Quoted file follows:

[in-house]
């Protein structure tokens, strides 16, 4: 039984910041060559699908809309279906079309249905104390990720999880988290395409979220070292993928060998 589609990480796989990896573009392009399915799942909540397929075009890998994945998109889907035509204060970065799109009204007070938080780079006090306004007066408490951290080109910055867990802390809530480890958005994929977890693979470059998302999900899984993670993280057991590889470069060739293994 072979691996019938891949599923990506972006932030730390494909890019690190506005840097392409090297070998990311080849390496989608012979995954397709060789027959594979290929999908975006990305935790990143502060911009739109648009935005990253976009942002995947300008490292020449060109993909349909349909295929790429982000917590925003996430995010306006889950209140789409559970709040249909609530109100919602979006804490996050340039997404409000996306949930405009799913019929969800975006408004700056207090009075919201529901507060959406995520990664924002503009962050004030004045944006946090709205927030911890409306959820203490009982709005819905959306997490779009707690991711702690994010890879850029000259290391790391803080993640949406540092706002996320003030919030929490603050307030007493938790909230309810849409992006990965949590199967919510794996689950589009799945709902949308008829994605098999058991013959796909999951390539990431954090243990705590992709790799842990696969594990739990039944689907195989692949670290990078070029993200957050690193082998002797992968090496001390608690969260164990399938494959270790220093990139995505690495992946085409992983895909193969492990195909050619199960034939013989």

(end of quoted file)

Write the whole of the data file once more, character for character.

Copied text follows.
[in-house]
């Protein structure tokens, strides 16, 4: 039984910041060559699908809309279906079309249905104390990720999880988290395409979220070292993928060998 589609990480796989990896573009392009399915799942909540397929075009890998994945998109889907035509204060970065799109009204007070938080780079006090306004007066408490951290080109910055867990802390809530480890958005994929977890693979470059998302999900899984993670993280057991590889470069060739293994 072979691996019938891949599923990506972006932030730390494909890019690190506005840097392409090297070998990311080849390496989608012979995954397709060789027959594979290929999908975006990305935790990143502060911009739109648009935005990253976009942002995947300008490292020449060109993909349909349909295929790429982000917590925003996430995010306006889950209140789409559970709040249909609530109100919602979006804490996050340039997404409000996306949930405009799913019929969800975006408004700056207090009075919201529901507060959406995520990664924002503009962050004030004045944006946090709205927030911890409306959820203490009982709005819905959306997490779009707690991711702690994010890879850029000259290391790391803080993640949406540092706002996320003030919030929490603050307030007493938790909230309810849409992006990965949590199967919510794996689950589009799945709902949308008829994605098999058991013959796909999951390539990431954090243990705590992709790799842990696969594990739990039944689907195989692949670290990078070029993200957050690193082998002797992968090496001390608690969260164990399938494959270790220093990139995505690495992946085409992983895909193969492990195909050619199960034939013989």